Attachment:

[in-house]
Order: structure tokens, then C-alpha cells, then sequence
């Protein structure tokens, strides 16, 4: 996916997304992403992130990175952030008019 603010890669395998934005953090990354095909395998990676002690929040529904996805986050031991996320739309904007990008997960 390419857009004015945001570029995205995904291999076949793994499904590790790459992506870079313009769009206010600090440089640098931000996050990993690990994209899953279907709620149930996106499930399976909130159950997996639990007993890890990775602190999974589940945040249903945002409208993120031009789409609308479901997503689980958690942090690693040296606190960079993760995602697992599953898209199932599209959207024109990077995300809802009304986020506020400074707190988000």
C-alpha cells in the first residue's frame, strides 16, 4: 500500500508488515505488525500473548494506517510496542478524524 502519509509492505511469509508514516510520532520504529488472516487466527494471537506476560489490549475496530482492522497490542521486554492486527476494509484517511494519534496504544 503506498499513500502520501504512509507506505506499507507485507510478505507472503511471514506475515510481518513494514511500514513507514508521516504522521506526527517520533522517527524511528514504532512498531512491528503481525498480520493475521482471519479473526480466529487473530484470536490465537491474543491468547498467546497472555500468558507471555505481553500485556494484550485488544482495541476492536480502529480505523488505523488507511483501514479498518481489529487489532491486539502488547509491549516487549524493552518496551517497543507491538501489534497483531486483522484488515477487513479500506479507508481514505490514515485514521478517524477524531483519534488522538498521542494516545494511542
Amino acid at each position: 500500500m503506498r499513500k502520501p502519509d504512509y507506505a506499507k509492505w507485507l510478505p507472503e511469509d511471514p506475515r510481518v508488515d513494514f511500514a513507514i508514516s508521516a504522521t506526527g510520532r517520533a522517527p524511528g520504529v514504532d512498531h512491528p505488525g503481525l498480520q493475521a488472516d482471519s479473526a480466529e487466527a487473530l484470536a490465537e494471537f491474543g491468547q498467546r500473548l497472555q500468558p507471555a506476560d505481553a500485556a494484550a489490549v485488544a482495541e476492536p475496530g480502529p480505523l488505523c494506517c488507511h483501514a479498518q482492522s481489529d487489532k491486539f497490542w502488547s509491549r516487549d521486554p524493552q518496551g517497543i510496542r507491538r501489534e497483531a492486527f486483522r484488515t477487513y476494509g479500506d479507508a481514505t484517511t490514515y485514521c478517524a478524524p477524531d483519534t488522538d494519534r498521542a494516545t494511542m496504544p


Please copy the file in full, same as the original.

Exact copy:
[in-house]
Order: structure tokens, then C-alpha cells, then sequence
């Protein structure tokens, strides 16, 4: 996916997304992403992130990175952030008019 603010890669395998934005953090990354095909395998990676002690929040529904996805986050031991996320739309904007990008997960 390419857009004015945001570029995205995904291999076949793994499904590790790459992506870079313009769009206010600090440089640098931000996050990993690990994209899953279907709620149930996106499930399976909130159950997996639990007993890890990775602190999974589940945040249903945002409208993120031009789409609308479901997503689980958690942090690693040296606190960079993760995602697992599953898209199932599209959207024109990077995300809802009304986020506020400074707190988000």
C-alpha cells in the first residue's frame, strides 16, 4: 500500500508488515505488525500473548494506517510496542478524524 502519509509492505511469509508514516510520532520504529488472516487466527494471537506476560489490549475496530482492522497490542521486554492486527476494509484517511494519534496504544 503506498499513500502520501504512509507506505506499507507485507510478505507472503511471514506475515510481518513494514511500514513507514508521516504522521506526527517520533522517527524511528514504532512498531512491528503481525498480520493475521482471519479473526480466529487473530484470536490465537491474543491468547498467546497472555500468558507471555505481553500485556494484550485488544482495541476492536480502529480505523488505523488507511483501514479498518481489529487489532491486539502488547509491549516487549524493552518496551517497543507491538501489534497483531486483522484488515477487513479500506479507508481514505490514515485514521478517524477524531483519534488522538498521542494516545494511542
Amino acid at each position: 500500500m503506498r499513500k502520501p502519509d504512509y507506505a506499507k509492505w507485507l510478505p507472503e511469509d511471514p506475515r510481518v508488515d513494514f511500514a513507514i508514516s508521516a504522521t506526527g510520532r517520533a522517527p524511528g520504529v514504532d512498531h512491528p505488525g503481525l498480520q493475521a488472516d482471519s479473526a480466529e487466527a487473530l484470536a490465537e494471537f491474543g491468547q498467546r500473548l497472555q500468558p507471555a506476560d505481553a500485556a494484550a489490549v485488544a482495541e476492536p475496530g480502529p480505523l488505523c494506517c488507511h483501514a479498518q482492522s481489529d487489532k491486539f497490542w502488547s509491549r516487549d521486554p524493552q518496551g517497543i510496542r507491538r501489534e497483531a492486527f486483522r484488515t477487513y476494509g479500506d479507508a481514505t484517511t490514515y485514521c478517524a478524524p477524531d483519534t488522538d494519534r498521542a494516545t494511542m496504544p